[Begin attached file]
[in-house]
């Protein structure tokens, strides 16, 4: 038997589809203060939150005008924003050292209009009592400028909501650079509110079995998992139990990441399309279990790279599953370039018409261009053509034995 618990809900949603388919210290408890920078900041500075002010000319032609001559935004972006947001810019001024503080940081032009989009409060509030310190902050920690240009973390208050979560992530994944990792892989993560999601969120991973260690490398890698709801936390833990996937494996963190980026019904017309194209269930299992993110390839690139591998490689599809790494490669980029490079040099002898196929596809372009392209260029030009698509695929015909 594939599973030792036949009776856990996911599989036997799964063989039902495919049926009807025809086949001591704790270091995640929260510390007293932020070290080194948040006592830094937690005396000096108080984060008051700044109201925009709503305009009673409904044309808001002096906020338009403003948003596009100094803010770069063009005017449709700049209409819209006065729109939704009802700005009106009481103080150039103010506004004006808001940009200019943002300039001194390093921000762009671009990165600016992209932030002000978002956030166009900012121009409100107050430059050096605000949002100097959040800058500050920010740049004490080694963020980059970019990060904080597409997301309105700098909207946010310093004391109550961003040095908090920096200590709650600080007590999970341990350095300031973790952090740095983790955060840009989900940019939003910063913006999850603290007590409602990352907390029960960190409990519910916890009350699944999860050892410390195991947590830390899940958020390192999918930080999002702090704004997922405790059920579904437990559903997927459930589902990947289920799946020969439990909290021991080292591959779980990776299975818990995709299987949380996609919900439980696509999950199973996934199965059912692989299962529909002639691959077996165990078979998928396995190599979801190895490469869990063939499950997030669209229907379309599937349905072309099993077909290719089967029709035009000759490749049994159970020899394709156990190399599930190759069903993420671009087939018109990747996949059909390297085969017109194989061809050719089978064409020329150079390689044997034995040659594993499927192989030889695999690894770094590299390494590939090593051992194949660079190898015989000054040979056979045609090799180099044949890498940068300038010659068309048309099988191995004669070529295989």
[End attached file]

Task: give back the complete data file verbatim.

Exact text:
[in-house]
């Protein structure tokens, strides 16, 4: 038997589809203060939150005008924003050292209009009592400028909501650079509110079995998992139990990441399309279990790279599953370039018409261009053509034995 618990809900949603388919210290408890920078900041500075002010000319032609001559935004972006947001810019001024503080940081032009989009409060509030310190902050920690240009973390208050979560992530994944990792892989993560999601969120991973260690490398890698709801936390833990996937494996963190980026019904017309194209269930299992993110390839690139591998490689599809790494490669980029490079040099002898196929596809372009392209260029030009698509695929015909 594939599973030792036949009776856990996911599989036997799964063989039902495919049926009807025809086949001591704790270091995640929260510390007293932020070290080194948040006592830094937690005396000096108080984060008051700044109201925009709503305009009673409904044309808001002096906020338009403003948003596009100094803010770069063009005017449709700049209409819209006065729109939704009802700005009106009481103080150039103010506004004006808001940009200019943002300039001194390093921000762009671009990165600016992209932030002000978002956030166009900012121009409100107050430059050096605000949002100097959040800058500050920010740049004490080694963020980059970019990060904080597409997301309105700098909207946010310093004391109550961003040095908090920096200590709650600080007590999970341990350095300031973790952090740095983790955060840009989900940019939003910063913006999850603290007590409602990352907390029960960190409990519910916890009350699944999860050892410390195991947590830390899940958020390192999918930080999002702090704004997922405790059920579904437990559903997927459930589902990947289920799946020969439990909290021991080292591959779980990776299975818990995709299987949380996609919900439980696509999950199973996934199965059912692989299962529909002639691959077996165990078979998928396995190599979801190895490469869990063939499950997030669209229907379309599937349905072309099993077909290719089967029709035009000759490749049994159970020899394709156990190399599930190759069903993420671009087939018109990747996949059909390297085969017109194989061809050719089978064409020329150079390689044997034995040659594993499927192989030889695999690894770094590299390494590939090593051992194949660079190898015989000054040979056979045609090799180099044949890498940068300038010659068309048309099988191995004669070529295989």